What should I do if my toddler ate a lot of tums?

If your toddler ate a lot of tums, give them plenty of water to drink and you should take them to the doctor to have them checked out. The doctor will likely give them fluids and medicines to help. It’s important to make sure your toddler doesn’t eat any more tums, as they could overdose on the calcium.

How Much Tums Can A Child Take?

Over 4 years 1 tablet 2-4-Year-Olds Chew 1 tablet twice daily with a meal. Adults and Children Over 4 Years Old Chew 1 tablet three times a day with a meal. Active Ingredients: Per Tablet: Calcium Carbonate USP (750 mg).

What Can I Give My 3 Years Old For An Upset Stomach?

The first thing you should do is give them plenty of water and keep them hydrated, another option for helping a toddler with an upset stomach is to give them ginger ale or ginger tea. Ginger has been shown to help with nausea and vomiting. You can also give them small amounts of clear liquids like apple juice or chicken broth. If your toddler is constipated, you can give them prune juice or pear juice. If they are still vomiting, have a fever, or haven’t urinated in 12 hours, you should take them to the doctor.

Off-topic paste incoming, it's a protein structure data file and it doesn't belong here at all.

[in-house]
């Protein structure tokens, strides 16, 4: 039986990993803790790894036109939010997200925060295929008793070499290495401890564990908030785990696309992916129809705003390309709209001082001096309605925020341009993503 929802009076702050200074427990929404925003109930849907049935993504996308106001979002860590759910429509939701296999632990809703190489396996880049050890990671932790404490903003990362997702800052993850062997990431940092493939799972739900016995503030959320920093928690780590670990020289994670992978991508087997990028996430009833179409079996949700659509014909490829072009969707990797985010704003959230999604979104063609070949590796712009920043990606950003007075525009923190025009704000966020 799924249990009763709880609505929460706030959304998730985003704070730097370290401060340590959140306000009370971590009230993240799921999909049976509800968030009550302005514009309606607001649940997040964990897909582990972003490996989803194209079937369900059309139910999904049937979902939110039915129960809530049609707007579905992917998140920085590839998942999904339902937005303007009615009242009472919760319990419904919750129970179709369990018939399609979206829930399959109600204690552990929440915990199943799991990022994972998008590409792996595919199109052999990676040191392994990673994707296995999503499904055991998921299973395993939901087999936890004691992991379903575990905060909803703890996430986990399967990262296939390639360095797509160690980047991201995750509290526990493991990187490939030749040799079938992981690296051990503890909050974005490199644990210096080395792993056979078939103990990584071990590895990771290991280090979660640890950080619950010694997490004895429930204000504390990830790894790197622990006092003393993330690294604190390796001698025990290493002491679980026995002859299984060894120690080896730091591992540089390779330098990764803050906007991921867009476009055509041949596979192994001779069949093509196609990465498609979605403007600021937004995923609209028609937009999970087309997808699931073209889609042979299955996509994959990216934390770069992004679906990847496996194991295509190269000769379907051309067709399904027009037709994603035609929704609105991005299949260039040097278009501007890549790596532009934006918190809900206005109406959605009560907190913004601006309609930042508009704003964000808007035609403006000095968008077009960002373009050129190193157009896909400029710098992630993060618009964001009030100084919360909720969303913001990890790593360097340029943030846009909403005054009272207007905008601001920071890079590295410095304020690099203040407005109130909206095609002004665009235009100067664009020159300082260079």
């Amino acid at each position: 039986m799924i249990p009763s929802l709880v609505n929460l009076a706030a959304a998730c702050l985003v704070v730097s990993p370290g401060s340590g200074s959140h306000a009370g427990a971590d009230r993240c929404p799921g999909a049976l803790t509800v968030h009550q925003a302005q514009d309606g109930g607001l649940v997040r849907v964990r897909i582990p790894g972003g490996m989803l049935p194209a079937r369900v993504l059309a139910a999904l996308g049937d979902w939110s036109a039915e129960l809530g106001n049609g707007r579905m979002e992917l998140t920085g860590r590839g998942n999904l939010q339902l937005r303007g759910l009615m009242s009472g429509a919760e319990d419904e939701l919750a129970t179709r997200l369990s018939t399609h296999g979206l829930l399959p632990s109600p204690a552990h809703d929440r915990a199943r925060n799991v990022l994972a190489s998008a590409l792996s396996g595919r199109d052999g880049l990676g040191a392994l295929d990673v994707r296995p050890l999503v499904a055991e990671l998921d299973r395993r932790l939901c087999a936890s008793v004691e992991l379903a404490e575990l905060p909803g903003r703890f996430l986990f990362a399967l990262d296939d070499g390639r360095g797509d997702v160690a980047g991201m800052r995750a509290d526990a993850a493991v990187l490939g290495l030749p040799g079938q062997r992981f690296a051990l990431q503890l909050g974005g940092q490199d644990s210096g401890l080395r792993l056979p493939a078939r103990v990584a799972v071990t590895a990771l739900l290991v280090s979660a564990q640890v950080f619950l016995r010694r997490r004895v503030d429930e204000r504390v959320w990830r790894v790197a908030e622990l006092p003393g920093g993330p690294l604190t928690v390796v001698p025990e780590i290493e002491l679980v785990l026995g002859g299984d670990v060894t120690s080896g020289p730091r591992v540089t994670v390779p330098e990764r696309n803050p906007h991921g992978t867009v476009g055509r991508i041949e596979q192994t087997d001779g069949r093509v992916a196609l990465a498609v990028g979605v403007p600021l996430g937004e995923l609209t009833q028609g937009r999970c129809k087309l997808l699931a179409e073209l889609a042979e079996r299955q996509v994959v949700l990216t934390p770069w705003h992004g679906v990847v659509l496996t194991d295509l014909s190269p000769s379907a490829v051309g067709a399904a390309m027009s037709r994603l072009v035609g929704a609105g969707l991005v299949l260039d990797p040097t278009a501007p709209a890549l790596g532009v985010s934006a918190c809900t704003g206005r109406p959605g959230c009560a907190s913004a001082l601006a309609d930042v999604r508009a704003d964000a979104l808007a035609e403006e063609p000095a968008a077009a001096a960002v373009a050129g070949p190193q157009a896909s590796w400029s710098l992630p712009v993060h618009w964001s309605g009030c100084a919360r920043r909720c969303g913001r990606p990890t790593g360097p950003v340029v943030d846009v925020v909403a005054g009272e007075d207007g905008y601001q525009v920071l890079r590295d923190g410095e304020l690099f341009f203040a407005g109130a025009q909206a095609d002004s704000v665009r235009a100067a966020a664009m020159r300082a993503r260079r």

When it comes to giving medicine to a toddler for an upset stomach, there are a few different options. You can give them over-the-counter Children’s Tylenol or ibuprofen. If your toddler is vomiting, you can give them Promethazine which is a prescription drug that will help to stop the vomiting. If your toddler has diarrhea, you can give them Loperamide which is an over-the-counter drug. If you are unsure of what to give your toddler, or if their symptoms are getting worse, you should take them to the doctor.

Are Tums Harmful To Toddlers?

Tums are not harmful to toddlers and can even be helpful if they are experiencing an upset stomach. However, if your toddler is eating too many tums, it can cause an upset stomach. In most cases giving them plenty of water to drink should be fine, but I can’t stress enough that if your toddler is showing symptoms like severe tummy ache, vomiting, etc please ring poison control or take them to ER.

Here is a quick video from Tums Us to show how antacids work:

Final Thoughts

If your toddler has eaten a lot of tums, it’s best to take them to the doctor just to be sure. Tums are basically calcium carbonate so your toddler should be fine but if they’ve ingested too much, it could cause an upset stomach. Calcium carbonate is also found in other over-the-counter medications like Alka Seltzer, so if your child has had any of those, it’s best to consult with a pediatrician. Thanks for reading and remember to always keep an eye on what your little ones are eating!

Related Articles:

Do Babies Eat More Often On Nutramigen?
7 Reasons Why A Toddler Suddenly Hates Diaper Changes
Are Comotomo Bottles Dishwasher Safe?
Can Babies Drink Gatorade?
How To Deal With Baby Bottle Nipple Collapsing

Share on facebook
Share on twitter
Share on pinterest
Share on email
Share on print